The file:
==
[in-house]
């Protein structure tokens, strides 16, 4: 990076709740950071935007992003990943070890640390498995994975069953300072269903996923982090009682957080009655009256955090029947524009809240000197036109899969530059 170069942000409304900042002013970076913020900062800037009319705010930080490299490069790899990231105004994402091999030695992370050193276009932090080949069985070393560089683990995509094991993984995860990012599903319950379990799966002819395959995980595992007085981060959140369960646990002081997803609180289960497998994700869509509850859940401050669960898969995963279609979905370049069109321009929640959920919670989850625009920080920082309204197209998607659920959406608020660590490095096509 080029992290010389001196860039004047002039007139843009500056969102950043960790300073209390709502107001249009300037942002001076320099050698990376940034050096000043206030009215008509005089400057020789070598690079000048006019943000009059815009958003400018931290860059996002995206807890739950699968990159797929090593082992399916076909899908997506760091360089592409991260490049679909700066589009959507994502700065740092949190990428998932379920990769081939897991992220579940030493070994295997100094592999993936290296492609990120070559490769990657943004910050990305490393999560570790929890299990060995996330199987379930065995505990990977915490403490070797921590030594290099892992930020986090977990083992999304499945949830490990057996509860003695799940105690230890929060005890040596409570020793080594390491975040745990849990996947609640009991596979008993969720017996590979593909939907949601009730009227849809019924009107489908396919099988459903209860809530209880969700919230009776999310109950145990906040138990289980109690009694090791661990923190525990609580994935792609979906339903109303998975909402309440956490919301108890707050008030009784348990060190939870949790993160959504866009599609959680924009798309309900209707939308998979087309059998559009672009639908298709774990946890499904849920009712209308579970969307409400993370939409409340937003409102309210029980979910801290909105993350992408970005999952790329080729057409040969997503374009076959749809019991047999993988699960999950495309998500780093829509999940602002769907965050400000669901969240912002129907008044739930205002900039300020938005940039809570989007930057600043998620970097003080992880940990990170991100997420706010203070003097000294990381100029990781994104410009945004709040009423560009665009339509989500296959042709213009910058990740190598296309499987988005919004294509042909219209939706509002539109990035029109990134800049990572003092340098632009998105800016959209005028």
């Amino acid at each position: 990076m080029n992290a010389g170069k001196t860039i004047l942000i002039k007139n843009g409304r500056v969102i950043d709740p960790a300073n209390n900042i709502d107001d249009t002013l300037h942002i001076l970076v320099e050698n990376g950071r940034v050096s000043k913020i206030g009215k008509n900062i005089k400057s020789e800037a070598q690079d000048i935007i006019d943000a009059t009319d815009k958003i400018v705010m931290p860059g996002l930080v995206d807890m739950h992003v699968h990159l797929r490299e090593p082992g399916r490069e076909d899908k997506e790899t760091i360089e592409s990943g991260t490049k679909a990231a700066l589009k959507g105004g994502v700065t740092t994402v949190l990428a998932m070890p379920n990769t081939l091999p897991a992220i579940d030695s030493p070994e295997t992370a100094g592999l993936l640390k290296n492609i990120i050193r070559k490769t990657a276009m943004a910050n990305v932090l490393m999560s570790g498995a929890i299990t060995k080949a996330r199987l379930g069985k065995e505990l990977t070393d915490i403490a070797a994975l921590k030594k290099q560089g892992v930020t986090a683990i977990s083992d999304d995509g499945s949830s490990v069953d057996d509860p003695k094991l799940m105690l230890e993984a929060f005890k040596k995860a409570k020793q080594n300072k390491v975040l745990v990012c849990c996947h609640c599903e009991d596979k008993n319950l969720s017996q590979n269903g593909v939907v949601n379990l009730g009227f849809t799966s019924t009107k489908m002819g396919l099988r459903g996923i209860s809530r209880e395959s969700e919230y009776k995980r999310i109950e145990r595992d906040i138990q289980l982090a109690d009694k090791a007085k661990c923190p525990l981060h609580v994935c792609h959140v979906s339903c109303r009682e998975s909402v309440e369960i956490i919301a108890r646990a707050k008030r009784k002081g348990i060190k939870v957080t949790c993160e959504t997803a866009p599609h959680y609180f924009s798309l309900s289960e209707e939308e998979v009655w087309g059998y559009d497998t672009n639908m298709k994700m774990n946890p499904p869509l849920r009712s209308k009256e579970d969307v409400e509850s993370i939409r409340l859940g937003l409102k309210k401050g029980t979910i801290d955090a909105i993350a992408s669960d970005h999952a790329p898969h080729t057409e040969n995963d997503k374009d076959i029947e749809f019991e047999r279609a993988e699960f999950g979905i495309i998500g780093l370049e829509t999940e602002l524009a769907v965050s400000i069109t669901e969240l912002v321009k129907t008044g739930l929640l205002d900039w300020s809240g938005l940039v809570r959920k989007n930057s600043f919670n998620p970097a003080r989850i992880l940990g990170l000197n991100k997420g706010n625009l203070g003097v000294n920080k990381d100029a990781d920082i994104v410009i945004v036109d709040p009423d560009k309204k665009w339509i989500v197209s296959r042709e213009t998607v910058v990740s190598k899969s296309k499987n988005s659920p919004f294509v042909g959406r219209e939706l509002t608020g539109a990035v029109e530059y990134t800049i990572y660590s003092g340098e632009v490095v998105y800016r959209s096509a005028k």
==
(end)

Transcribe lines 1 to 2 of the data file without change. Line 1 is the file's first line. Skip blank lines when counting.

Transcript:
[in-house]
């Protein structure tokens, strides 16, 4: 990076709740950071935007992003990943070890640390498995994975069953300072269903996923982090009682957080009655009256955090029947524009809240000197036109899969530059 170069942000409304900042002013970076913020900062800037009319705010930080490299490069790899990231105004994402091999030695992370050193276009932090080949069985070393560089683990995509094991993984995860990012599903319950379990799966002819395959995980595992007085981060959140369960646990002081997803609180289960497998994700869509509850859940401050669960898969995963279609979905370049069109321009929640959920919670989850625009920080920082309204197209998607659920959406608020660590490095096509 080029992290010389001196860039004047002039007139843009500056969102950043960790300073209390709502107001249009300037942002001076320099050698990376940034050096000043206030009215008509005089400057020789070598690079000048006019943000009059815009958003400018931290860059996002995206807890739950699968990159797929090593082992399916076909899908997506760091360089592409991260490049679909700066589009959507994502700065740092949190990428998932379920990769081939897991992220579940030493070994295997100094592999993936290296492609990120070559490769990657943004910050990305490393999560570790929890299990060995996330199987379930065995505990990977915490403490070797921590030594290099892992930020986090977990083992999304499945949830490990057996509860003695799940105690230890929060005890040596409570020793080594390491975040745990849990996947609640009991596979008993969720017996590979593909939907949601009730009227849809019924009107489908396919099988459903209860809530209880969700919230009776999310109950145990906040138990289980109690009694090791661990923190525990609580994935792609979906339903109303998975909402309440956490919301108890707050008030009784348990060190939870949790993160959504866009599609959680924009798309309900209707939308998979087309059998559009672009639908298709774990946890499904849920009712209308579970969307409400993370939409409340937003409102309210029980979910801290909105993350992408970005999952790329080729057409040969997503374009076959749809019991047999993988699960999950495309998500780093829509999940602002769907965050400000669901969240912002129907008044739930205002900039300020938005940039809570989007930057600043998620970097003080992880940990990170991100997420706010203070003097000294990381100029990781994104410009945004709040009423560009665009339509989500296959042709213009910058990740190598296309499987988005919004294509042909219209939706509002539109990035029109990134800049990572003092340098632009998105800016959209005028």